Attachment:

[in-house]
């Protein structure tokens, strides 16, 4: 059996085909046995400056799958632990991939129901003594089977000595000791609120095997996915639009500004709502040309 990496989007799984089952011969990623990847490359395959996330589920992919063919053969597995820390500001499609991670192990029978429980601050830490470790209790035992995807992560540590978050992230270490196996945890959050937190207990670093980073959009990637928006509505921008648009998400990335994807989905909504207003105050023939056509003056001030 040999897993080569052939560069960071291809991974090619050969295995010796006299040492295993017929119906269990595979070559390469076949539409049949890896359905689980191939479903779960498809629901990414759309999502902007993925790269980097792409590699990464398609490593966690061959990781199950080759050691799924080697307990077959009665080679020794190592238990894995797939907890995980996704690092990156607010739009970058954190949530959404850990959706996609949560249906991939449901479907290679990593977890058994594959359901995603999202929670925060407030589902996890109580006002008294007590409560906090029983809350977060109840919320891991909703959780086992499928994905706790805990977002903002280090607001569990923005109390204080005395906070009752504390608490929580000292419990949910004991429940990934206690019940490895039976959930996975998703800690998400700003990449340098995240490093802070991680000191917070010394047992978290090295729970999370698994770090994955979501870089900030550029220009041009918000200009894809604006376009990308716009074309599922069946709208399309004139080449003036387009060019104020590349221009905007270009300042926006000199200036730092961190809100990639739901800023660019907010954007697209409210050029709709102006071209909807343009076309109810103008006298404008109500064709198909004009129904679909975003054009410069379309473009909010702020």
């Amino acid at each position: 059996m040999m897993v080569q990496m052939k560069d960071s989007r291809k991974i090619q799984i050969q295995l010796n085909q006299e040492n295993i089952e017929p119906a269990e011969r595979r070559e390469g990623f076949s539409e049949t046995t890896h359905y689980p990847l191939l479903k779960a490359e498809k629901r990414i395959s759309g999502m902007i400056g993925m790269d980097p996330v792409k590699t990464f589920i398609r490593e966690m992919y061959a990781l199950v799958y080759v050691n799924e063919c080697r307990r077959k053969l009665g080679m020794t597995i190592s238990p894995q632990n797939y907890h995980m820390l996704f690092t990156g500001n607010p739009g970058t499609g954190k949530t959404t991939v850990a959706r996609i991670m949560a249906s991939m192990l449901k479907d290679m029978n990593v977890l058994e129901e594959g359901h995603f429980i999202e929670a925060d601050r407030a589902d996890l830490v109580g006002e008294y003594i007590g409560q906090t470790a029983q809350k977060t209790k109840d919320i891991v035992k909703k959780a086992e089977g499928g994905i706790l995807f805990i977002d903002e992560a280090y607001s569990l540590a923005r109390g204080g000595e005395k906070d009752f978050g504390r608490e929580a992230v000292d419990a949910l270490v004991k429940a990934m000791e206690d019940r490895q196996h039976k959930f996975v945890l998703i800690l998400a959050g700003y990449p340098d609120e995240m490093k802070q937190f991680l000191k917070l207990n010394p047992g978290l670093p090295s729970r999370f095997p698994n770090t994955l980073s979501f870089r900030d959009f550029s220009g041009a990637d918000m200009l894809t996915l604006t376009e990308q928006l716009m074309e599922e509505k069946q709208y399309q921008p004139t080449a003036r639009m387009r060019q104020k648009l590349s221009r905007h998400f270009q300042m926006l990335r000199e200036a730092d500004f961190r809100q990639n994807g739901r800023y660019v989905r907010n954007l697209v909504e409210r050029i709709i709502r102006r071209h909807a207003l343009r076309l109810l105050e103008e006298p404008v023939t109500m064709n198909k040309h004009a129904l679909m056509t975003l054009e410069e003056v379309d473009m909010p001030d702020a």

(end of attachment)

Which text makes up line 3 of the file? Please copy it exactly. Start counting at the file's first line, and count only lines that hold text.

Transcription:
């Amino acid at each position: 059996m040999m897993v080569q990496m052939k560069d960071s989007r291809k991974i090619q799984i050969q295995l010796n085909q006299e040492n295993i089952e017929p119906a269990e011969r595979r070559e390469g990623f076949s539409e049949t046995t890896h359905y689980p990847l191939l479903k779960a490359e498809k629901r990414i395959s759309g999502m902007i400056g993925m790269d980097p996330v792409k590699t990464f589920i398609r490593e966690m992919y061959a990781l199950v799958y080759v050691n799924e063919c080697r307990r077959k053969l009665g080679m020794t597995i190592s238990p894995q632990n797939y907890h995980m820390l996704f690092t990156g500001n607010p739009g970058t499609g954190k949530t959404t991939v850990a959706r996609i991670m949560a249906s991939m192990l449901k479907d290679m029978n990593v977890l058994e129901e594959g359901h995603f429980i999202e929670a925060d601050r407030a589902d996890l830490v109580g006002e008294y003594i007590g409560q906090t470790a029983q809350k977060t209790k109840d919320i891991v035992k909703k959780a086992e089977g499928g994905i706790l995807f805990i977002d903002e992560a280090y607001s569990l540590a923005r109390g204080g000595e005395k906070d009752f978050g504390r608490e929580a992230v000292d419990a949910l270490v004991k429940a990934m000791e206690d019940r490895q196996h039976k959930f996975v945890l998703i800690l998400a959050g700003y990449p340098d609120e995240m490093k802070q937190f991680l000191k917070l207990n010394p047992g978290l670093p090295s729970r999370f095997p698994n770090t994955l980073s979501f870089r900030d959009f550029s220009g041009a990637d918000m200009l894809t996915l604006t376009e990308q928006l716009m074309e599922e509505k069946q709208y399309q921008p004139t080449a003036r639009m387009r060019q104020k648009l590349s221009r905007h998400f270009q300042m926006l990335r000199e200036a730092d500004f961190r809100q990639n994807g739901r800023y660019v989905r907010n954007l697209v909504e409210r050029i709709i709502r102006r071209h909807a207003l343009r076309l109810l105050e103008e006298p404008v023939t109500m064709n198909k040309h004009a129904l679909m056509t975003l054009e410069e003056v379309d473009m909010p001030d702020a």